Pydio 8.2.1 Unauthenticated Remote Code Execution


Pydio Object Injection to RCE

Pydio is a popular file sharing solution used by enterprises and governments around the world. It suffered from a highly critical vulnerability that allowed unauthenticated attackers to compromise the entire file sharing server and to execute arbitrary code on the remote machine. Find out more about the impact and technical details in our blog post.

Impact

The vulnerability, a PHP object injection, was fixed in the latest security release of Pydio. Affected are all installations below version 8.2.2 with default settings. The vulnerability allowed remote attackers to perform a full takeover of the filesharing system, leading to remote access to all internal files of the enterprise deploying Pydio. The vulnerability does not require any default settings to be changed or any user privileges. The vulnerability was found with RIPS Code Analysis in 200.000 LOC within 2 minutes.



Technical Details

The object injection occured due to the way Pydio stored user preferences, such as GUI settings, in the database. Sometimes the preference values were intended to be arrays. Since MySQL databases can’t store PHP types, such as arrays and objects, Pydio would create a serialized string of the array and then store it in the database.

/plugins/conf.sql/SqlUser.php

165166167168169170171172173174175176
public function setPref($prefName, $prefValue)
    {
        // If the preference value (the user input) is not a string, serialize it
        if (!is_string($prefValue)) {
            $prefValue = '$phpserial$'.serialize($prefValue);
        }
        
        
        // Insert the preference into the database.
       dibi::query('INSERT INTO [ajxp_user_prefs] ([login],[name],[val]) VALUES (%s, %s, %bin)', $this->getId(),$prefName,$prefValue);
        
}

Since Pydio needs to know which preference values require deserialization later, the string $phpserial$ is prepended to a serialized string.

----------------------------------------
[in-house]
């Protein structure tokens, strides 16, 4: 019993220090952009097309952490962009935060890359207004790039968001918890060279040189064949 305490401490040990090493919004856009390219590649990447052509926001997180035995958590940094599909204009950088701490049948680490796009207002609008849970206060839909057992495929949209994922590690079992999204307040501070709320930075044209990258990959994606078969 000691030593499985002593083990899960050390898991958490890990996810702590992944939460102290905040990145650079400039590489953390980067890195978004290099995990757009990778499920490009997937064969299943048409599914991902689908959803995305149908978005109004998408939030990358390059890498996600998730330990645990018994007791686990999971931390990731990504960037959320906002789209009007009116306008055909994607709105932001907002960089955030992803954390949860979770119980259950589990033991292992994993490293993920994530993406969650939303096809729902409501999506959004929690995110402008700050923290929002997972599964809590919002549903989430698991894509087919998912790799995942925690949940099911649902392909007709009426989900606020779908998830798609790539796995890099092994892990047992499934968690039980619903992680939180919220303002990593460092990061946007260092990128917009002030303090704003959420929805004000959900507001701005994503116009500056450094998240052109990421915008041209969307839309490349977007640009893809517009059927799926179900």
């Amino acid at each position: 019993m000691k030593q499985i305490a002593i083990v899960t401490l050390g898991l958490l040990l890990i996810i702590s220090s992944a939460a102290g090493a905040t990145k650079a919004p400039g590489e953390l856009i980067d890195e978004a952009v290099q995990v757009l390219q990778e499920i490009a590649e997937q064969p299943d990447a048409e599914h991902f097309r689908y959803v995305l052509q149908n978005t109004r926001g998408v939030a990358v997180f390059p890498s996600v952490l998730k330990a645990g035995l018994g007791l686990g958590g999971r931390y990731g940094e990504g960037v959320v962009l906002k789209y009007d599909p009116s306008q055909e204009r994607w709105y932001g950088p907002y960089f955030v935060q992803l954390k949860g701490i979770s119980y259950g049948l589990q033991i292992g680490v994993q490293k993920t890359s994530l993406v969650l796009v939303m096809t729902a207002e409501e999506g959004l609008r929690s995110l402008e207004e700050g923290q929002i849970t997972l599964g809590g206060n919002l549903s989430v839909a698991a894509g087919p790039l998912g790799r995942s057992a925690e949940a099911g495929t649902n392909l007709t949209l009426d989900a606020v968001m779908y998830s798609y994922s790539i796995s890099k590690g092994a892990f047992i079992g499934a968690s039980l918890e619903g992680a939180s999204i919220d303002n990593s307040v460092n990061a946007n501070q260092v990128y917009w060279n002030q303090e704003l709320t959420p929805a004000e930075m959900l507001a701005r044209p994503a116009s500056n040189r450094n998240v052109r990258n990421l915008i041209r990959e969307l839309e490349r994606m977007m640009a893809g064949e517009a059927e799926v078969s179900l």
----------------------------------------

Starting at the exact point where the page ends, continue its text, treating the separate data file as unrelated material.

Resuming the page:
When the preference is then received by getPref(), it will check if the preference value starts with $phpserial$ and if so it returns the unserialized string.

/plugins/conf.sql/SqlUser.php

208209210211212213214215216217
    public function getPref($prefName)
    {
        $p = parent::getPref($prefName);
            if (strpos($p, '$phpserial$') === 0) {
                $p = substr($p, strlen('$phpserial$'));
                return unserialize($p);
            }
            
        return $p;
    }

The security issue is that Pydio did not check if a preference value that is a string starts with $phpserial$. This means a user could simply enter a preference value of $phpserial$a:0:{} which Pydio would recognize as a serialized string then unserialize it.

Exploitation

At this point, an attacker can inject arbitrary serialized strings into the Pydio database that would then be deserialized. This allows to inject POP gadget chains. Pydio contained classes that allowed building a POP chain that lead to the attacker’s control of a call to call_user_func(), which allows arbitrary code execution on the remote system. Unauthenticated attackers were able to set their preferred language via the GET parameter $_GET[‘lang’], which would be passed to setPref() unsanitized.

plugins/action.share/src/Http/MinisiteAuthMiddleware.php

110111112113114
        if (isSet($_GET["lang"])) {
            if ($ctx->hasUser()) {
                $ctx->getUser()->setPref("lang", $_GET["lang"]);
            }
        }

The only requirement is that the attacker is in posession of a public link. A public link is created when any user of the target filesharing system, for example an employee or student, shares a file to another user. Such links could be obtained via social engineering or bruteforcing. We have also reported a reflected XSS vulnerability in the same version of Pydio that can be used to hijack an employees session and create such a link. The vulnerability can be exploited without a public link by any authenticated user of any privilege level, even regular employees or students.

Time Line

DateWhat
2018/09/21Vulnerability reported to the Pydio email address for Security Issues.
2018/09/21The vulnerability was acknowledged by the lead developer on the same day.
2018/10/11A fix was released with version 8.2.2

Summary

We detected a critical PHP object injection vulnerability in Pydio with the help of static code analysis. The vulnerability was exploitable with a POP chain that allowed remote attackers to execute arbitrary system commands. The issue was patched in the latest Pydio release 8.2.2 and all users are urged to update. We would like to thank the Pydio security team for their professional communication and very fast addressing of this issue.


Tags: simon scannell, robin peraglie, php, security, pydio, php objection injection, code execution, pydio, critical,

Author: Simon Scannell and Robin Peraglie

Security Researchers

Simon and Robin are self taught security researchers at RIPS Technologies. Due to their different ways of approaching security research, they are able to come up with unqiue ideas when working together. They focus on breaking the security architecture of popular CMS systems.


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